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The Setup

Connecting a camera to your telescope turns out to be rather easy. The only difficulty is actully creating some sort of physical connection. Fortunately there are any number of products to help with this.

As it turns out, different cameras work best for dfferent types of pictures. Taking pictures of bright objects such as the sun, moon or planets have their best results when taken with webcams. Deep sky objects, galaxies, nebula and star clusters are best with SLR cameras (or digital SLRs).

Compact digital cameras which can take movies are a pretty good median. They are better then webcams (but more expensive) for planets, however, although their deep sky object ability is usable, to get really great pictures you will want an SLR camera.

The picture of the thing above connects your camera (digital or SLR) to the eyepiece on the telescope. It is usable for compact cameras mostly. With SLRs you will want to use a T-Ring and a T-Ring adapter. The T-Ring physically connects your camera to the scope, essentially turning the telescpe into the lense of the camera.

Logitech QuickCam Pro 5000

So I did some research on webcams. It turns out that the best webcams use a CCD sensor instead of a CMOS sensor. The CCD is just better at picking up faint amounts of light.

Turns out the Logitech QCP 5000 is a CMOS sensor. The 4000 series was a CCD, however, when I went to buy one the store only had the 5000, which according to a website we looked at was CCD. Turns out the website was wrong. Unfortunately making a webcam compatible with a telescope requires some tinkering with it, thus the camera was unreturnable before I found out it was a CMOS.

Anyways, it is still usable and I have taken some interesting pictures with it but I will probably get a CCD one sometime in the future.

Nikon D50

There is no shortage of digital SLRs out there. I choose a dSLR over a compact because of the sensor size. Compacts have way too much noise with to take long exposures. Plus most only allow up to 3 seconds, some up to 15 seconds, but a dSLR will allow you to keep the shutter open as long as you'd like.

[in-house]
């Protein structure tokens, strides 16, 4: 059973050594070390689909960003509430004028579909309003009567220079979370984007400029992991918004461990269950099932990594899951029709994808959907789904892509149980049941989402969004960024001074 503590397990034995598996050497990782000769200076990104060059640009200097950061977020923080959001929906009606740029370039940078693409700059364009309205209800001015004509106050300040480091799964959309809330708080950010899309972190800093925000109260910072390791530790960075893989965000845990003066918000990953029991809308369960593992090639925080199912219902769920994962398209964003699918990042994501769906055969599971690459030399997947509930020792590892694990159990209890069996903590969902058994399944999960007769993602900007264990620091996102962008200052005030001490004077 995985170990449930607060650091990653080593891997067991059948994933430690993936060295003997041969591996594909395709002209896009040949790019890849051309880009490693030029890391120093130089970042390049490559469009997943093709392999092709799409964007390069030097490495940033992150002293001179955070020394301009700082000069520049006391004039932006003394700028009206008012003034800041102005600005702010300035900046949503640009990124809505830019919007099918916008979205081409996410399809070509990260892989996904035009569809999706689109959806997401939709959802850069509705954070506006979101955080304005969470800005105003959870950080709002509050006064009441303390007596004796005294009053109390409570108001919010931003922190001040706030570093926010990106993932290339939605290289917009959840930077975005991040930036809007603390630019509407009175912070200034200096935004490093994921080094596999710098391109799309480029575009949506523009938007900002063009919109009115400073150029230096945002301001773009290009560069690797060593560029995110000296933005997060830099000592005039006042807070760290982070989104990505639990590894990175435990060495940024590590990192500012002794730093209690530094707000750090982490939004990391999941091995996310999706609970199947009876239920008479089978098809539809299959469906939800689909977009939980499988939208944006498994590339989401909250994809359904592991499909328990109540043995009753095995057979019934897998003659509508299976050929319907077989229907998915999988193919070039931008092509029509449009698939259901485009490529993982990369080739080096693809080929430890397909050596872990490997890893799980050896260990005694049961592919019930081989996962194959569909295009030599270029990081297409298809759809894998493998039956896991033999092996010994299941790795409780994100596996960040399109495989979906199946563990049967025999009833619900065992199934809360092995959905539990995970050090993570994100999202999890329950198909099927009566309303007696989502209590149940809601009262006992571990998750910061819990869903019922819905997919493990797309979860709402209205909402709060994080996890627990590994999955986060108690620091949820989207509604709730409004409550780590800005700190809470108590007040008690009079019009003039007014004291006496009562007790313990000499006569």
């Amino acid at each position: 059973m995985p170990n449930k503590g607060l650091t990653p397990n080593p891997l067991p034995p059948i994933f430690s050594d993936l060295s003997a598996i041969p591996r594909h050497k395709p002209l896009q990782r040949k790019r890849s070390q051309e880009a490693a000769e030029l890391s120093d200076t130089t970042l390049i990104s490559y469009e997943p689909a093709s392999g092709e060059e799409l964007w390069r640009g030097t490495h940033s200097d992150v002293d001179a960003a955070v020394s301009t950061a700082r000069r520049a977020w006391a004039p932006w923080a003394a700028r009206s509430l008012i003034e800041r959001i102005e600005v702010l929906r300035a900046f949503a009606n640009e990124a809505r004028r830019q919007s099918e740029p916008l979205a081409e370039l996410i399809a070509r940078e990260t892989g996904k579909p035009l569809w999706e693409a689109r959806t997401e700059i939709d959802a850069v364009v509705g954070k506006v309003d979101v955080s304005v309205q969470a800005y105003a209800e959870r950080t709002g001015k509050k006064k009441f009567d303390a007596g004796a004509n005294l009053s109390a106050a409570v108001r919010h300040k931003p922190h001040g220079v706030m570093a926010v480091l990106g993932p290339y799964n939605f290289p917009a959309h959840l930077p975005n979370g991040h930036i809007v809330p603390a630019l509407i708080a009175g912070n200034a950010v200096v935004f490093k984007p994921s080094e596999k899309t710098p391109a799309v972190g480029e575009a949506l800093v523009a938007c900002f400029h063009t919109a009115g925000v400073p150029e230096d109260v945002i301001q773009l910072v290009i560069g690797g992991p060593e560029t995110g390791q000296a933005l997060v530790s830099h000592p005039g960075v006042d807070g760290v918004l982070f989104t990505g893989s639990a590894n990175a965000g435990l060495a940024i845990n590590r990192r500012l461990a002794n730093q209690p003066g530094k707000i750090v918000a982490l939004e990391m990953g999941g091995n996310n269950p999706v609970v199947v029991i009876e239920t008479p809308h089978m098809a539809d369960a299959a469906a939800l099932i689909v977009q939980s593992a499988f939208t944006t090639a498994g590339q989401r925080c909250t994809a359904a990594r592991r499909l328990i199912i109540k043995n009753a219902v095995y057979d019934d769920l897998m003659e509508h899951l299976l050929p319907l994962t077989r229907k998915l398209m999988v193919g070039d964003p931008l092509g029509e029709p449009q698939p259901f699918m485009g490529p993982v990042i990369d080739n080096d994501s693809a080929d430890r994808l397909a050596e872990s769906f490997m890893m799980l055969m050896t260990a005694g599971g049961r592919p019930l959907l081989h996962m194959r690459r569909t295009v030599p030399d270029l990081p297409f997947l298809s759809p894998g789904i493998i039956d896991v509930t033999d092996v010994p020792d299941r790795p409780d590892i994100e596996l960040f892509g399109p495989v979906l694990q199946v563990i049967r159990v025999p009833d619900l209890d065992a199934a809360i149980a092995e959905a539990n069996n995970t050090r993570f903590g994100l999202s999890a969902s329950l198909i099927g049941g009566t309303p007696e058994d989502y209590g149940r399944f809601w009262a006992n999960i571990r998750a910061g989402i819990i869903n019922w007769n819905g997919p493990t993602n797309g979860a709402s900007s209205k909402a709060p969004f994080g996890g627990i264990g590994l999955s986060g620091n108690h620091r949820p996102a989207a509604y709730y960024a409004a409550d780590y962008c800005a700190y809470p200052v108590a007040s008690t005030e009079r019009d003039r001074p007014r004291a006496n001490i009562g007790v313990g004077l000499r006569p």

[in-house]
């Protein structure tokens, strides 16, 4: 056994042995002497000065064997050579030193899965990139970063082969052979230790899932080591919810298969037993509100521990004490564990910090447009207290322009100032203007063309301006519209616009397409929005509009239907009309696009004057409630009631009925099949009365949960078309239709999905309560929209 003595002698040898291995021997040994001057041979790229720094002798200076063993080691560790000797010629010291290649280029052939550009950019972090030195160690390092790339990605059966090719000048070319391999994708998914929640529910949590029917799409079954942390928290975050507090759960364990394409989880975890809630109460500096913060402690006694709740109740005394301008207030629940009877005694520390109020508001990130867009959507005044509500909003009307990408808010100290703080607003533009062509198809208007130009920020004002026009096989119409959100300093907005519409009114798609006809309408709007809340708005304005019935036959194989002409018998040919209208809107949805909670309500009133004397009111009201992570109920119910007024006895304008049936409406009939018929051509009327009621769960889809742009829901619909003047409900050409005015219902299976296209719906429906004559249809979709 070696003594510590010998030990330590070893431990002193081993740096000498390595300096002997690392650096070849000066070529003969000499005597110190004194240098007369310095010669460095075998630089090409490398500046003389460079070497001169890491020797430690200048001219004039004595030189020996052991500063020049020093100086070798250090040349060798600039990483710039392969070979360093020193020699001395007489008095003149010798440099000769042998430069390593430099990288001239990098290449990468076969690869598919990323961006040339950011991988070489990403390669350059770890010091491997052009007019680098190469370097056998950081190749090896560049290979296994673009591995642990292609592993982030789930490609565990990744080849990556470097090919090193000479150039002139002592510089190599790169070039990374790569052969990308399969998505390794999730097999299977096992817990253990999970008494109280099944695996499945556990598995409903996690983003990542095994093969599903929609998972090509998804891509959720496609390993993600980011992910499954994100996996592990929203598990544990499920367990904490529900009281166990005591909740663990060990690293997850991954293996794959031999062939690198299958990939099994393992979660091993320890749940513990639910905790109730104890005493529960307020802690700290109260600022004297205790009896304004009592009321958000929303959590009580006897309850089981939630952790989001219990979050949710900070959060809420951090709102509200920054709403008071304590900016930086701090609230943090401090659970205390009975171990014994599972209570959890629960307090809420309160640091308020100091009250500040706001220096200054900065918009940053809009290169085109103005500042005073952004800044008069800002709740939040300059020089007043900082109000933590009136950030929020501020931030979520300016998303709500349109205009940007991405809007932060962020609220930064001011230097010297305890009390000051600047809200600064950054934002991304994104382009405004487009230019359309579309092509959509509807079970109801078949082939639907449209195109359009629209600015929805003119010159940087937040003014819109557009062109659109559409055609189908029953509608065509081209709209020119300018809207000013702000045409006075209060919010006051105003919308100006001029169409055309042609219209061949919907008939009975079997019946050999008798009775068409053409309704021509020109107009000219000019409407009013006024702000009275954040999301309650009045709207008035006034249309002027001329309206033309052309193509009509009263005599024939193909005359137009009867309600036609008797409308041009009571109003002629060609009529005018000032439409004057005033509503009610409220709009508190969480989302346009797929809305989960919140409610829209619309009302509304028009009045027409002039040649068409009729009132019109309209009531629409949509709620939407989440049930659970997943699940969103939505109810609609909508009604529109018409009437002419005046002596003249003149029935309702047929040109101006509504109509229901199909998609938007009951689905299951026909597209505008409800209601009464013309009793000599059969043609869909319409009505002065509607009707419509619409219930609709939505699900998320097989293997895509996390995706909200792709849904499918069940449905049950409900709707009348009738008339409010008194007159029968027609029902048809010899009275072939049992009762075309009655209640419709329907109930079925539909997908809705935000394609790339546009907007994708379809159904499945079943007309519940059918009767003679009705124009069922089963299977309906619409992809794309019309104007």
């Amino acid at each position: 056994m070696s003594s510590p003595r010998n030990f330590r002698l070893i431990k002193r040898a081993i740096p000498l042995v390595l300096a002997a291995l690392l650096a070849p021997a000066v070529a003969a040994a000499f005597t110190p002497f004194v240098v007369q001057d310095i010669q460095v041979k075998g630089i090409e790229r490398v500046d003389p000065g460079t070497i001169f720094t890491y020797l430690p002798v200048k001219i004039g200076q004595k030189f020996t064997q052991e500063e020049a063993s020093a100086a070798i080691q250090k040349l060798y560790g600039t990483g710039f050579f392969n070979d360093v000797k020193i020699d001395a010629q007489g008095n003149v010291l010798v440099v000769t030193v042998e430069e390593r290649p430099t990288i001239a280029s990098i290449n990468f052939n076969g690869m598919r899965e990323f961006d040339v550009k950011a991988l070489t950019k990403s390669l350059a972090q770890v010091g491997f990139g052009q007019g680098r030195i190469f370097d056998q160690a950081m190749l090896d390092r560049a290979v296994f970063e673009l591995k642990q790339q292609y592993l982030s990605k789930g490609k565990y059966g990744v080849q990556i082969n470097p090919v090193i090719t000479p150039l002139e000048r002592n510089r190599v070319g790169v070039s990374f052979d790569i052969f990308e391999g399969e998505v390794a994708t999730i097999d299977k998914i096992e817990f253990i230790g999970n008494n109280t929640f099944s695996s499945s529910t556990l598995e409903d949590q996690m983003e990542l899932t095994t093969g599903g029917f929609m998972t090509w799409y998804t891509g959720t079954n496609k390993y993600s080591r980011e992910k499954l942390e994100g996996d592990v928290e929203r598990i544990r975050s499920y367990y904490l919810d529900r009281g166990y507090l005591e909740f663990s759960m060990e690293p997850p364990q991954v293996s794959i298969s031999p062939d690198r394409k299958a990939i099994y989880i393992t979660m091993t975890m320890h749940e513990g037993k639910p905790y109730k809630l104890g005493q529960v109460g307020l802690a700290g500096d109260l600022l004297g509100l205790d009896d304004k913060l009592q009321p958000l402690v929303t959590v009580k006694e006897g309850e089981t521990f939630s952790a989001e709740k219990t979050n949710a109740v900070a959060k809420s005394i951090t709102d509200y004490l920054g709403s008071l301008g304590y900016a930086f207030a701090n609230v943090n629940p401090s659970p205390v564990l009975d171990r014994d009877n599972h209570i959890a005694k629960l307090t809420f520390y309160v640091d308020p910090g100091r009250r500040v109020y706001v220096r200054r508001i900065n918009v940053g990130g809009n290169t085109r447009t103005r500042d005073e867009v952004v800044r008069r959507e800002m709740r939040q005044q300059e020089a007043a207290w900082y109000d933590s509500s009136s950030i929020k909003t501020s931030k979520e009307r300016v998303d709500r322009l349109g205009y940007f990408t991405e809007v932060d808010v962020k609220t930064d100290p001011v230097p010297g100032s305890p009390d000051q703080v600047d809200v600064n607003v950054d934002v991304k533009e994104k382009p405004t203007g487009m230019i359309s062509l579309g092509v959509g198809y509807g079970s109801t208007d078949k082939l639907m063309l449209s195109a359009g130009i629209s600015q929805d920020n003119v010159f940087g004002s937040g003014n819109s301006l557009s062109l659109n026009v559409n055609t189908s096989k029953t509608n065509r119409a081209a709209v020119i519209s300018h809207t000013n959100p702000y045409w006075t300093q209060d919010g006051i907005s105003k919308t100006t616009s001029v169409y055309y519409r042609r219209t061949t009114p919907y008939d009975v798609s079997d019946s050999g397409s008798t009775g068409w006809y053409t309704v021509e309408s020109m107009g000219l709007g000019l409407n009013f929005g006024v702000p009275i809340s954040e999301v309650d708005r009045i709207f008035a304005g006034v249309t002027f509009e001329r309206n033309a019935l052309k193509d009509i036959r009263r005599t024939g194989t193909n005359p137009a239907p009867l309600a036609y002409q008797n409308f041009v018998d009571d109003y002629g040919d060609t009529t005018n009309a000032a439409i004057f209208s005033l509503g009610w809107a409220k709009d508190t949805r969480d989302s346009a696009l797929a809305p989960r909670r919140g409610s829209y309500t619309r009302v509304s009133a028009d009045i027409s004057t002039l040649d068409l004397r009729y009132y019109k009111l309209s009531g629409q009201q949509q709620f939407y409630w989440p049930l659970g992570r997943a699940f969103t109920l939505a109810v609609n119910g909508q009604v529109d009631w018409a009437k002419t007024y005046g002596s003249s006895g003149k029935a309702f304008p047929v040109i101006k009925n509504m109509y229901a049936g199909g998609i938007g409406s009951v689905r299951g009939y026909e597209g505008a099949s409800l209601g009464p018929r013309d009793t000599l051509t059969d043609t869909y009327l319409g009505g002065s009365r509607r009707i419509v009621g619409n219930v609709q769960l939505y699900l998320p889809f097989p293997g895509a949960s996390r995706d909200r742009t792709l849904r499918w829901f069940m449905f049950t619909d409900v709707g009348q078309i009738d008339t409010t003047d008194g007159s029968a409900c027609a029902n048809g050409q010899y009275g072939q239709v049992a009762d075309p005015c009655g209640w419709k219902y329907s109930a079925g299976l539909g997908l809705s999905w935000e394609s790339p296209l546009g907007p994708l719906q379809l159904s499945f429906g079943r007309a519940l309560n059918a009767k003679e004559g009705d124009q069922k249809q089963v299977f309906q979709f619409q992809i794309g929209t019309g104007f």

Turns out that even at the highest ISO there is a little noise on the camera. However, I found out after purchasing this camera that Nikon's RAW image format isn't actually RAW. Nikon apparently runs all RAW photos though a filter to reduce noise. This is pretty bad for taking picures of the sky, since very fine focused stars will be deleted because the camera will think that they are just common noise. There are ways around this, however, though they are not easy to automate over a long photo session. At any rate, in practice this filtering does not seem to be a problem.

I choose the Nikon over Canons since the Nikon was a CCD and the Canons were CMOS. I don't know how much a difference that makes with SLRs as it apparently makes a big difference with webcams. That was the main reason for the Nikon over the Canon.

As it turns out all cameras come with a built in hydrogen filter that makes taking pictures of nebula a bit difficult. A lot of light gets blocked from nebula so they don't come out as bright as they could. For a couple thousand dollars you can get a modified dSLR which has this filter removed, but then it can't be used for normal photography. If I happen to stumble across $2000 or rob a bank in the near future I may pick up a camera specifically for astrophotography.

My recommendation: If you are getting a dSLR then go with something that you will use day to day and just live with any difficulties your particular camera may have when it comes to astrophotography. If you have a tonn of extra cash laying around and are really into astrophotography then do some research and purchase the top of the line modified camera for astrophotography at the time.

Calgary's clear dark sky forcast